Erythritol is a four-carbon, naturally occurring sugar alcohol (polyol) that can be found in lichens, fungi, and algae. It has two times the sweetness of sucrose. It functions in cosmetics and personal care products as a humectant and moisturizing agent. It is produced as odorless, white crystals.
＊What is ERYTHRITOL used for?
Erythritol works as a humectant to maintain the water content of a cosmetic in its packaging and on the skin. It increases the moisture in skin and aids in maintaining its softness and smoothness. Additionally, it keeps the skin healthy. Erythritol can enhance mouthfeel and cover up some unpleasant aftertastes, like astringency and the irritant effect of strong sweeteners. It can be used as an excipient in the manufacture of personal care products like toothpaste, mouthwashes, creams and lotions, make-up, perfumes, or deodorants.
According to the EPA (European association of polyol producers), erythritol can be used as a base for toothpaste and mouthwash recipes due to its ability to act as a humectant, as well as its pleasant flavor, sweetness, and lack of cariogenic properties. It provides the necessary viscosity and humectancy for toothpastes.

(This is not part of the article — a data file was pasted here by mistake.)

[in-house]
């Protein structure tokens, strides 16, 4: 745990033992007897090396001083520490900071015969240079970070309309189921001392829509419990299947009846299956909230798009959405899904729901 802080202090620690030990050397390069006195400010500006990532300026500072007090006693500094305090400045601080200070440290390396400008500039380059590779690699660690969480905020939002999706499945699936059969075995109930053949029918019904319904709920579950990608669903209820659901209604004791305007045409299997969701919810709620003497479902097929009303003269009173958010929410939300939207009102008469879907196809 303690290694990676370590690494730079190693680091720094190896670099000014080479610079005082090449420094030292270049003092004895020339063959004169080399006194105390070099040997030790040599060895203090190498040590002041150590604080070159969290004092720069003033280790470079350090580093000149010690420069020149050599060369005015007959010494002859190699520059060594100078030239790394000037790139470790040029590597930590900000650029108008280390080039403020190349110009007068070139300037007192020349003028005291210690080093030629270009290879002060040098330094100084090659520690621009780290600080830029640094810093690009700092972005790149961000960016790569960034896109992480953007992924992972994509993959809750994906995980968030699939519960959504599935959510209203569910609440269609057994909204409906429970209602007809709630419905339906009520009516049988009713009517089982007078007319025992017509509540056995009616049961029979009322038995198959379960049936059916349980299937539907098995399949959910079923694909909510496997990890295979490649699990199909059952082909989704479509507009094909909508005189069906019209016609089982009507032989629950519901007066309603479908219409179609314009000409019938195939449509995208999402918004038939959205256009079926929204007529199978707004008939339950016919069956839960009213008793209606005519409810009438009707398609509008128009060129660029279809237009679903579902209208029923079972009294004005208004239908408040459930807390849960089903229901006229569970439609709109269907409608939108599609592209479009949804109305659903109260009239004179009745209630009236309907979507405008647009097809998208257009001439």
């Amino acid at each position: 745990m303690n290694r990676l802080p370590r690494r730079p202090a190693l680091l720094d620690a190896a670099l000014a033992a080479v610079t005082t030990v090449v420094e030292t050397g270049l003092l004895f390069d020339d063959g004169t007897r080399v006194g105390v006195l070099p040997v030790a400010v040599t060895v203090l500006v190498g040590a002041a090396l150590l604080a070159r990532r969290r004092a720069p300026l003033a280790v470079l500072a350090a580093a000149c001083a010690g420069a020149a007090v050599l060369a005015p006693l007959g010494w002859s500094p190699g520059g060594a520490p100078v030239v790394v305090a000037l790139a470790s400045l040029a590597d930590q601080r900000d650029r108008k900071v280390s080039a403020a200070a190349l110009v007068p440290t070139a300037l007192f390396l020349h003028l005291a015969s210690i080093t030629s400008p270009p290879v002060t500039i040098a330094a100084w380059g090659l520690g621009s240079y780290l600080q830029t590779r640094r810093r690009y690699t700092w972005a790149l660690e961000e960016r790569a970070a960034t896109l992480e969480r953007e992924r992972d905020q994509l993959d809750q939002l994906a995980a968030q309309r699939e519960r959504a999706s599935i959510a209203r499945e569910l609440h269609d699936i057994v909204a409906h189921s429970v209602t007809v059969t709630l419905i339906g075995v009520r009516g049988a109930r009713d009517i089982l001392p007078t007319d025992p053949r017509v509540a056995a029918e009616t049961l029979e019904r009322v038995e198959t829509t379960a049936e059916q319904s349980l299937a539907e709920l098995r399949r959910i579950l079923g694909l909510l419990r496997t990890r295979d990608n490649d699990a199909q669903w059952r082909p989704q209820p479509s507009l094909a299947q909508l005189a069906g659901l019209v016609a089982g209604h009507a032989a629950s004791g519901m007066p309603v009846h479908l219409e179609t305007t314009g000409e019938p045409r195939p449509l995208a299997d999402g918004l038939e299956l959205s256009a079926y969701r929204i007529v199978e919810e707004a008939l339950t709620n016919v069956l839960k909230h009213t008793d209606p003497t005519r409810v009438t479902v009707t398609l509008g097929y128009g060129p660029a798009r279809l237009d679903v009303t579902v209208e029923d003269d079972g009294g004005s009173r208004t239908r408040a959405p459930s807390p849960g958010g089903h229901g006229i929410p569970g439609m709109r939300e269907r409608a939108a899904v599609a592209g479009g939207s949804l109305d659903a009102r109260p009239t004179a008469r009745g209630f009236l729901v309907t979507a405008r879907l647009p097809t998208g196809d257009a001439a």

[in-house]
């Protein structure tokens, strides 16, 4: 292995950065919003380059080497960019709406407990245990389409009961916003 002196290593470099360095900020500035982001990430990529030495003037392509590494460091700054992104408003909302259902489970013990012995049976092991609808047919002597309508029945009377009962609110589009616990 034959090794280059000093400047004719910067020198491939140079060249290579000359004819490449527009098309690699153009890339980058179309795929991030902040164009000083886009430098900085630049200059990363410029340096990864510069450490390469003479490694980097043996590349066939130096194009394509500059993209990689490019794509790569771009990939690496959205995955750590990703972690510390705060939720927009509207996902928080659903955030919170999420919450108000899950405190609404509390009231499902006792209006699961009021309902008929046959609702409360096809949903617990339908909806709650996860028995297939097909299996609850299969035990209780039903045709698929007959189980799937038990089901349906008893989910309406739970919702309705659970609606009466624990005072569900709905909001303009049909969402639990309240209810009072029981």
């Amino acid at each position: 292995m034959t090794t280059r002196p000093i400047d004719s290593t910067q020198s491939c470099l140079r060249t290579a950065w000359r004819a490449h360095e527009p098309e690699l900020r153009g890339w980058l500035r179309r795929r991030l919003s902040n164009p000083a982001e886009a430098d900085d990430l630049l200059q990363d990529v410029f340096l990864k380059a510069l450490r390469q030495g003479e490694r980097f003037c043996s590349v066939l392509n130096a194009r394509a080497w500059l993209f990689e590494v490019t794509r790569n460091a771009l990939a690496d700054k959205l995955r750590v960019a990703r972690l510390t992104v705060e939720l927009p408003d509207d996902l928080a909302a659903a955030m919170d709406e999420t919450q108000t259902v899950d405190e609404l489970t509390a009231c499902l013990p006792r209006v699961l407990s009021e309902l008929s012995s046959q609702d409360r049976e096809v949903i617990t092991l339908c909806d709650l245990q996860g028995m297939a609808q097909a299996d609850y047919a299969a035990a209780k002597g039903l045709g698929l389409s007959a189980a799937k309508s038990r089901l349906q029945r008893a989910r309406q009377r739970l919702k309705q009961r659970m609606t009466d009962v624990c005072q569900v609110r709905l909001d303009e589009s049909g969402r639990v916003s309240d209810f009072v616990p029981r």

Erythritol is manufactured using enzymatic hydrolysis of the starch from corn to generate glucose. Glucose is then fermented with yeast or another fungus to produce erythritol.
＊What does ERYTHRITOL do in a formulation?
＊Safety Profile of ERYTHRITOL
Erythritol has a score of 1 on the Environmental Working Group (EWG’s) skin-deep scale, indicating a low potential for cancer, allergies, immunotoxicity, developmental and reproductive toxicity, and use restrictions. Numerous studies and publications have been reviewed and support the safety of erythritol, including in vitro studies, in vivo animal studies, and clinical studies in humans.